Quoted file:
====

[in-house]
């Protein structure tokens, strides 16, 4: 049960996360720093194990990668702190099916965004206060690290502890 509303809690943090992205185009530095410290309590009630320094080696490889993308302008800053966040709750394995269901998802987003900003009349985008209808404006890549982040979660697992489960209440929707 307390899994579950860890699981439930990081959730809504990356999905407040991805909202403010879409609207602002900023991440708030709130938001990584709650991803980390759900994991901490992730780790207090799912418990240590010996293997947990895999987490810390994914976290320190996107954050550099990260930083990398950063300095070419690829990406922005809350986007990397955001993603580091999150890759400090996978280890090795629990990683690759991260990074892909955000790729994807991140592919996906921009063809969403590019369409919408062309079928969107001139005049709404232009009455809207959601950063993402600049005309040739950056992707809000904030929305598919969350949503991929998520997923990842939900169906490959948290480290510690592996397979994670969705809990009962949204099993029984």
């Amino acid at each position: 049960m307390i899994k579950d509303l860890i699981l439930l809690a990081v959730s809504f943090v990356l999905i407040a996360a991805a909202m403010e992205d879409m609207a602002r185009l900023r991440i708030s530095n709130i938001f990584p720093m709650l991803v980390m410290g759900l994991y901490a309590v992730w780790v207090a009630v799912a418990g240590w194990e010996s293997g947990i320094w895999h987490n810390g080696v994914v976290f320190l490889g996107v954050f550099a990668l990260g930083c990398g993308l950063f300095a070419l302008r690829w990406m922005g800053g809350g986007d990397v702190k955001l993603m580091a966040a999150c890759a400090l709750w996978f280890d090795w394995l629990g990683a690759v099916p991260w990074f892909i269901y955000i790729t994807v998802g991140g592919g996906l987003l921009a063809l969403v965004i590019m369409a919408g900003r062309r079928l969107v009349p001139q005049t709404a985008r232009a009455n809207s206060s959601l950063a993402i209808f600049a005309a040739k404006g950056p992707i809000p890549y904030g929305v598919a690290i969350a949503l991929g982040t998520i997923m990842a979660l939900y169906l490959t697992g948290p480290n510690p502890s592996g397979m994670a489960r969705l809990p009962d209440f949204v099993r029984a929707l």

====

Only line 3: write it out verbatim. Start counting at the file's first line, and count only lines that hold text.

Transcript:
């Amino acid at each position: 049960m307390i899994k579950d509303l860890i699981l439930l809690a990081v959730s809504f943090v990356l999905i407040a996360a991805a909202m403010e992205d879409m609207a602002r185009l900023r991440i708030s530095n709130i938001f990584p720093m709650l991803v980390m410290g759900l994991y901490a309590v992730w780790v207090a009630v799912a418990g240590w194990e010996s293997g947990i320094w895999h987490n810390g080696v994914v976290f320190l490889g996107v954050f550099a990668l990260g930083c990398g993308l950063f300095a070419l302008r690829w990406m922005g800053g809350g986007d990397v702190k955001l993603m580091a966040a999150c890759a400090l709750w996978f280890d090795w394995l629990g990683a690759v099916p991260w990074f892909i269901y955000i790729t994807v998802g991140g592919g996906l987003l921009a063809l969403v965004i590019m369409a919408g900003r062309r079928l969107v009349p001139q005049t709404a985008r232009a009455n809207s206060s959601l950063a993402i209808f600049a005309a040739k404006g950056p992707i809000p890549y904030g929305v598919a690290i969350a949503l991929g982040t998520i997923m990842a979660l939900y169906l490959t697992g948290p480290n510690p502890s592996g397979m994670a489960r969705l809990p009962d209440f949204v099993r029984a929707l």